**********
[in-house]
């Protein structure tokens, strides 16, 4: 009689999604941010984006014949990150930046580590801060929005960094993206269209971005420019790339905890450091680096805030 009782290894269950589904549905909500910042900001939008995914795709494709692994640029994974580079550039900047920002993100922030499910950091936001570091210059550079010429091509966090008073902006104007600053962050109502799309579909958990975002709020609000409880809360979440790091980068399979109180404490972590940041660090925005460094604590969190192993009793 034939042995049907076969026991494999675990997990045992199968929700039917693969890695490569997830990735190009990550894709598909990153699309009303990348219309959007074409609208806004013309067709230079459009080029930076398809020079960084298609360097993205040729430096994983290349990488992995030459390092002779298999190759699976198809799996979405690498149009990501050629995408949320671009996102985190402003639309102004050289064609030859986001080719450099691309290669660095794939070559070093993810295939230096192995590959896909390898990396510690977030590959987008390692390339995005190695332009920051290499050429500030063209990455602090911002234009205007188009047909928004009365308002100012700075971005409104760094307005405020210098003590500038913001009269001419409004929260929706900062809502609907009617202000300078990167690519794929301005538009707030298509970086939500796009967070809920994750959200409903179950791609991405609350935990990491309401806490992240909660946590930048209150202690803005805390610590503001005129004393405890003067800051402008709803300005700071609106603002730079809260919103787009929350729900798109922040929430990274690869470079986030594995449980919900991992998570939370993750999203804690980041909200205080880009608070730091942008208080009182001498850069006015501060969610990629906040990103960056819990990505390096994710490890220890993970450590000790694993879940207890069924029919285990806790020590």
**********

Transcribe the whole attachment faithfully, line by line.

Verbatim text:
[in-house]
């Protein structure tokens, strides 16, 4: 009689999604941010984006014949990150930046580590801060929005960094993206269209971005420019790339905890450091680096805030 009782290894269950589904549905909500910042900001939008995914795709494709692994640029994974580079550039900047920002993100922030499910950091936001570091210059550079010429091509966090008073902006104007600053962050109502799309579909958990975002709020609000409880809360979440790091980068399979109180404490972590940041660090925005460094604590969190192993009793 034939042995049907076969026991494999675990997990045992199968929700039917693969890695490569997830990735190009990550894709598909990153699309009303990348219309959007074409609208806004013309067709230079459009080029930076398809020079960084298609360097993205040729430096994983290349990488992995030459390092002779298999190759699976198809799996979405690498149009990501050629995408949320671009996102985190402003639309102004050289064609030859986001080719450099691309290669660095794939070559070093993810295939230096192995590959896909390898990396510690977030590959987008390692390339995005190695332009920051290499050429500030063209990455602090911002234009205007188009047909928004009365308002100012700075971005409104760094307005405020210098003590500038913001009269001419409004929260929706900062809502609907009617202000300078990167690519794929301005538009707030298509970086939500796009967070809920994750959200409903179950791609991405609350935990990491309401806490992240909660946590930048209150202690803005805390610590503001005129004393405890003067800051402008709803300005700071609106603002730079809260919103787009929350729900798109922040929430990274690869470079986030594995449980919900991992998570939370993750999203804690980041909200205080880009608070730091942008208080009182001498850069006015501060969610990629906040990103960056819990990505390096994710490890220890993970450590000790694993879940207890069924029919285990806790020590």